YAY!

aquarell

aquarell by Rafakoy licenced under CC by A

 So, the tests were ready, we needed a few different ones. Some students had mastered the first lot of skills long before, but that didn’t matter I told them. There were so many other things happening in #AoD, that the tests were put on the long finger for a little while. I told them if you can do it now, you can still do it later, just review – wake up and use those brain cells.  There are different versions of the test, as some students weren’t ready and so they will sit their first test later.

Nervous? Yes, myself and my teaching partner were. #AoD, it’s felt really good. They look like they are learning. They sound like they are learning. It’s a wonderful working atmosphere in the classroom, but when push comes to shove would they be able to pull that mathematics out under test conditions. First time reading this blog? Thinking what is this #AoD? What has worked? Read the first post, not too far down, or click here.

Boy oh boy oh boy did they learn! I am so proud of them I could burst. There were a couple of kids that I feared were moving too quickly, to keep up with their friends. The results showed some gaps, but that enabled me to have a chat with them about appropriate pace and not worrying about everyone else. Do what you do really well and then move up the ladder.

Algebra say what?
Algebra say what? by demandaj licenced under CC by A SA NC

We are an MYP school, so we assess with criteria and most students scored in the top band. The mistakes that were being made were what we refer to as “whoopses” not a lack of understanding of the content or skills.Things that NASA worries about. I don’t think tests are the be all end all, and I’ve said this before. When universities and others at the top change their approach to the selection of students, then they won’t be as pervasive in our schooling systems. We have cut down on them, and students let us know when they feel ready to take them.

Delighted faces arrived at my room to pick up their tests to take them home for their parents to sign. Seeing smiles in mathsland is such a reward.

Last week we broke up the #AoD with a visiting professor of mathematics from The USA, Dan Canada. He was interested to see what was happening at UNIS, he has a relative at UNIS, and dropped in on some of the UNIS classes to have a looksee. I want as many people to know about #AoD as possible for input. I know it is not a perfect system and can be improved, so that’s why I blog and have it on a public wiki. Now we might get even more feedback or even get other schools using it.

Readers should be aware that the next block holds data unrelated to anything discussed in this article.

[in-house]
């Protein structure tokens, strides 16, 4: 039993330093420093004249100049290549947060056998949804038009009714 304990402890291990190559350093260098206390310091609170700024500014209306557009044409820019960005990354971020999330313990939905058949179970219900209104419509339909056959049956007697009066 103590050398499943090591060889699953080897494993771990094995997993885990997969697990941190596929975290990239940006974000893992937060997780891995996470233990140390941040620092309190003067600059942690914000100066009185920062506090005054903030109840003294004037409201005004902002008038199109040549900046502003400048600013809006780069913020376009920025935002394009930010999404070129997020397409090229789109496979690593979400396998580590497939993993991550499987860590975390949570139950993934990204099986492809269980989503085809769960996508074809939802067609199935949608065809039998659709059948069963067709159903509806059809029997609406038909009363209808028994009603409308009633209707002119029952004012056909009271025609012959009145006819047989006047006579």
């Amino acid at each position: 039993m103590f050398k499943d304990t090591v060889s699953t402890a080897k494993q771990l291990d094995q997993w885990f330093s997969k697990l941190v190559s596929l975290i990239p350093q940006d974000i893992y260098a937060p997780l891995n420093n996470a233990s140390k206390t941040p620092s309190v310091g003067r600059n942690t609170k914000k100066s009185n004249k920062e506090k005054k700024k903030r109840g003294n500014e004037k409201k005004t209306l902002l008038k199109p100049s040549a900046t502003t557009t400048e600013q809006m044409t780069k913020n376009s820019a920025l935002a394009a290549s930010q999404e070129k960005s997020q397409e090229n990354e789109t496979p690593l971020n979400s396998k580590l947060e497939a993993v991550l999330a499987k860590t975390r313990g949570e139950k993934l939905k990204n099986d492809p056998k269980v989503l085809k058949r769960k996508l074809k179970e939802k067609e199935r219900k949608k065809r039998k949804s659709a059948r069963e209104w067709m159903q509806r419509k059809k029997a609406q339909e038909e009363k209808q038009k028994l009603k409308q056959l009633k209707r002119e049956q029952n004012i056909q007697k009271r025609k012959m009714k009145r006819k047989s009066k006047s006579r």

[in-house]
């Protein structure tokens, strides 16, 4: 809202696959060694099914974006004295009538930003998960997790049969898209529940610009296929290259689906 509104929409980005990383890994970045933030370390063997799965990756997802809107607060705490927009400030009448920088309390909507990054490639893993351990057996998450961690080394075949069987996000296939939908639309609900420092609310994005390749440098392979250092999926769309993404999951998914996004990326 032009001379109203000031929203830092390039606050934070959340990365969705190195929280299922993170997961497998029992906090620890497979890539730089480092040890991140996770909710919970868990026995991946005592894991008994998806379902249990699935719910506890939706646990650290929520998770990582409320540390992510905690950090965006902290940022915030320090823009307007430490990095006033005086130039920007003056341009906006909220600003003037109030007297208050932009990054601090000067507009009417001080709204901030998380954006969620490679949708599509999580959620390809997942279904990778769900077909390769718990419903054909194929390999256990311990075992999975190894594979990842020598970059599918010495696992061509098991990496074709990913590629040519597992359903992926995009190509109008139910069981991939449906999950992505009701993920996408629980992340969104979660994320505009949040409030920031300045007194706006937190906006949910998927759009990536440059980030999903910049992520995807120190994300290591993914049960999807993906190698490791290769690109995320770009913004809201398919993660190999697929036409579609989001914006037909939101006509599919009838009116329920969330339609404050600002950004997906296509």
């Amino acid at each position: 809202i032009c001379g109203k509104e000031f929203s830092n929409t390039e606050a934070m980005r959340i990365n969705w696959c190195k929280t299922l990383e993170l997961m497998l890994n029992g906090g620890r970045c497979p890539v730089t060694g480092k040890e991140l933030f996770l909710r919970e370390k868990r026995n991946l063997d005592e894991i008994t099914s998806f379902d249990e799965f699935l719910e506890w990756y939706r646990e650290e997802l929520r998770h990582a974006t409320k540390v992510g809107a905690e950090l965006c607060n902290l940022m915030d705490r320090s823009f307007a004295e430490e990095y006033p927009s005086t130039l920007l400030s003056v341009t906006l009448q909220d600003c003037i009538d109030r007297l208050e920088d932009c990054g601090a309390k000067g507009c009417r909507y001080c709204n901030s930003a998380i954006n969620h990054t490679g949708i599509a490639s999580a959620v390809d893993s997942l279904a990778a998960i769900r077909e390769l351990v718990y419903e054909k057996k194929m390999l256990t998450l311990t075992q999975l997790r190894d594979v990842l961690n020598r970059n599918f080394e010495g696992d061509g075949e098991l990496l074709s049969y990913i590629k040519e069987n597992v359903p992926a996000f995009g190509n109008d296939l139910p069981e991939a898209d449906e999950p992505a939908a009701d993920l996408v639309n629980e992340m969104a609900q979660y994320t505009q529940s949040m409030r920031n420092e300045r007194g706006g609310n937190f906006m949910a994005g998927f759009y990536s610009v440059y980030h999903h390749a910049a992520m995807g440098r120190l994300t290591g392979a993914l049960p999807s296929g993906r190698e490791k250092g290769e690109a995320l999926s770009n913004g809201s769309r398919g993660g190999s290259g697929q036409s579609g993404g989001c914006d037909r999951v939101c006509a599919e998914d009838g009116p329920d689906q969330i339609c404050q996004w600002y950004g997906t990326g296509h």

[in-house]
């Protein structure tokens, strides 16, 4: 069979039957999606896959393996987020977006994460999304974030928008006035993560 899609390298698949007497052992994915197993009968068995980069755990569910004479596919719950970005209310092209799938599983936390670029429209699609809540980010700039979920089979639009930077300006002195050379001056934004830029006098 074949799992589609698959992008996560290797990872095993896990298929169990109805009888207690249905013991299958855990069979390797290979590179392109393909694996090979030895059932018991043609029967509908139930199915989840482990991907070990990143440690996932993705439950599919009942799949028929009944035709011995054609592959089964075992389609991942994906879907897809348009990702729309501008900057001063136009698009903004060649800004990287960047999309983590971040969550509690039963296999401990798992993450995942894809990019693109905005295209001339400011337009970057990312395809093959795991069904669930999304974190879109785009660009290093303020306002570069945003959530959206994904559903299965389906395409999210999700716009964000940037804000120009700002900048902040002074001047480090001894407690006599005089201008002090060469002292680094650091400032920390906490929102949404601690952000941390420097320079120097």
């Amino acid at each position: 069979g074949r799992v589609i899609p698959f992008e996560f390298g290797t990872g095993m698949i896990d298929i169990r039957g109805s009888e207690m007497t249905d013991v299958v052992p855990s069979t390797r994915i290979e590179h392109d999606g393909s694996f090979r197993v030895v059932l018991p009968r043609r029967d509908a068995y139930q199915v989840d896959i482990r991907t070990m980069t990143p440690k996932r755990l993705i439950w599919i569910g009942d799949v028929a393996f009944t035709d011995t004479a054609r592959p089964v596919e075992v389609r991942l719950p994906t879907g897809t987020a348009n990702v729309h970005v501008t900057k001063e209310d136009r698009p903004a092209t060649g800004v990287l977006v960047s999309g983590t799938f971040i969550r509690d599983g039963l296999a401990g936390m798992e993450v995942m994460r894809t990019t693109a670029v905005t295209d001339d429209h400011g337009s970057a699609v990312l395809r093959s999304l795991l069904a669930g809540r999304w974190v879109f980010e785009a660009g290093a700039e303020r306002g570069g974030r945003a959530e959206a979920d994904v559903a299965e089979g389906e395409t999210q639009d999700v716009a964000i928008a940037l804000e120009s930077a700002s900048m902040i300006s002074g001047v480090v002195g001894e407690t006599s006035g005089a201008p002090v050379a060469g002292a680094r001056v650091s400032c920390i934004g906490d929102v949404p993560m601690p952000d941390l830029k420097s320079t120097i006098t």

Dan also ran some probability sessions with my classes to think about theory versus reality. Incredibly interesting, fun and I let him at my 8s, 11s and 12s. More in another post.

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Let the blogging begin

It’s time to blog and to unveil the first look of Algebra on Demand or #AoD to its friends. #AoD doesn’t have many friends yet, but I hope that will soon change. #AoD needs friends to help it grow and become what it wants to be. It also wants to be a friend to educators and students of all ages. This blog and the wiki isn’t just for mathematics. Well, it is in its current form, but I believe the model can be used in other disciplines too.

If you are not a mathematics teacher, please keep reading as I think #AoD has something more than just mathematics to offer.  ‘Just mathematics’ isn’t  an appropriate pairing of words anyway. It is also most certainly about using technology in education. I also want feedback, advice, guidance. I am excited about the opportunities technology provides, but I am, as some of my tweeps in twitter put it, in my #rookiehour. By the way, if you don’t tweet, you should. It’s the most amazing professional development at your fingertips. Twitter’s #mathchat daily online newspaper grabs some of the best tweets in the #mathchat world. I’m @lissgriffin, see you there.

#AoD was made in wikispaces so that it sits in a public space for any teacher or student of algebra to access. It is also a wiki so that others, including my first guinea pigs the grade 8 algebra classes at UNIS Hanoi 2010-11, can add to it. It is still undergoing some construction.